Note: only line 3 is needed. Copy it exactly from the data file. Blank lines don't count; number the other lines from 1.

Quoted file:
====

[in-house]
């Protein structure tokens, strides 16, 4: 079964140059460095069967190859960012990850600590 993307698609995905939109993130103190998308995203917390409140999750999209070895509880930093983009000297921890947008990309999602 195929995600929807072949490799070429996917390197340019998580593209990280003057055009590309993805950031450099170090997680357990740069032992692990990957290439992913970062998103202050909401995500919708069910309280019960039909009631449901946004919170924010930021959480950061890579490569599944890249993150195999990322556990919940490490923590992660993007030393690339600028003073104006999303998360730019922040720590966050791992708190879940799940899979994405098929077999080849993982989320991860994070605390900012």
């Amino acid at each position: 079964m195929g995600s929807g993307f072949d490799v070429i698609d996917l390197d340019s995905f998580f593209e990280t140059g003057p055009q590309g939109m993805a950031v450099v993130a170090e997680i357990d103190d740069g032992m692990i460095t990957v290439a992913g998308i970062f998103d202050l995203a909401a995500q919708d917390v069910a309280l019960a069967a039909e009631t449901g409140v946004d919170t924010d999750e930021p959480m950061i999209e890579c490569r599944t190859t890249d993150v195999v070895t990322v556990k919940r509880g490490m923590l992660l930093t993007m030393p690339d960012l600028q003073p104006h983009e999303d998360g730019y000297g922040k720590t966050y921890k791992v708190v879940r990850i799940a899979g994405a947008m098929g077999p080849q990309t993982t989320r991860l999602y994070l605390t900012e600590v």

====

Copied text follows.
């Amino acid at each position: 079964m195929g995600s929807g993307f072949d490799v070429i698609d996917l390197d340019s995905f998580f593209e990280t140059g003057p055009q590309g939109m993805a950031v450099v993130a170090e997680i357990d103190d740069g032992m692990i460095t990957v290439a992913g998308i970062f998103d202050l995203a909401a995500q919708d917390v069910a309280l019960a069967a039909e009631t449901g409140v946004d919170t924010d999750e930021p959480m950061i999209e890579c490569r599944t190859t890249d993150v195999v070895t990322v556990k919940r509880g490490m923590l992660l930093t993007m030393p690339d960012l600028q003073p104006h983009e999303d998360g730019y000297g922040k720590t966050y921890k791992v708190v879940r990850i799940a899979g994405a947008m098929g077999p080849q990309t993982t989320r991860l999602y994070l605390t900012e600590v």